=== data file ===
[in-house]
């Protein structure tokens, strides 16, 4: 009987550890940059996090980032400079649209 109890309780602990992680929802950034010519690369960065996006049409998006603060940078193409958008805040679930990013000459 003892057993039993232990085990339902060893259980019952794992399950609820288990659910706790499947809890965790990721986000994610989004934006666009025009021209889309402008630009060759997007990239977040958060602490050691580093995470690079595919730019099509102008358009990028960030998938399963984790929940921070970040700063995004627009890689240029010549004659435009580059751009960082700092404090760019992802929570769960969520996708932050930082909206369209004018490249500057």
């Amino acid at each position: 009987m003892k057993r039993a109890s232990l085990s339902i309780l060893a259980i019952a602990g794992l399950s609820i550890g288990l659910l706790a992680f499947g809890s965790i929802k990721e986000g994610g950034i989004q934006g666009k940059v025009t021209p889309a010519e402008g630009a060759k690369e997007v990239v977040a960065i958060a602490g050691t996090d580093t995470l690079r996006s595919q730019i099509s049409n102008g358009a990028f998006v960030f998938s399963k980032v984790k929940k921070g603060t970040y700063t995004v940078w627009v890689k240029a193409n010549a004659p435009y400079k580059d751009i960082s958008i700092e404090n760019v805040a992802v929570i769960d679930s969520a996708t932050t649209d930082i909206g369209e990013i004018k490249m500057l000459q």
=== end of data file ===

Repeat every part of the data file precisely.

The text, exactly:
[in-house]
């Protein structure tokens, strides 16, 4: 009987550890940059996090980032400079649209 109890309780602990992680929802950034010519690369960065996006049409998006603060940078193409958008805040679930990013000459 003892057993039993232990085990339902060893259980019952794992399950609820288990659910706790499947809890965790990721986000994610989004934006666009025009021209889309402008630009060759997007990239977040958060602490050691580093995470690079595919730019099509102008358009990028960030998938399963984790929940921070970040700063995004627009890689240029010549004659435009580059751009960082700092404090760019992802929570769960969520996708932050930082909206369209004018490249500057």
């Amino acid at each position: 009987m003892k057993r039993a109890s232990l085990s339902i309780l060893a259980i019952a602990g794992l399950s609820i550890g288990l659910l706790a992680f499947g809890s965790i929802k990721e986000g994610g950034i989004q934006g666009k940059v025009t021209p889309a010519e402008g630009a060759k690369e997007v990239v977040a960065i958060a602490g050691t996090d580093t995470l690079r996006s595919q730019i099509s049409n102008g358009a990028f998006v960030f998938s399963k980032v984790k929940k921070g603060t970040y700063t995004v940078w627009v890689k240029a193409n010549a004659p435009y400079k580059d751009i960082s958008i700092e404090n760019v805040a992802v929570i769960d679930s969520a996708t932050t649209d930082i909206g369209e990013i004018k490249m500057l000459q």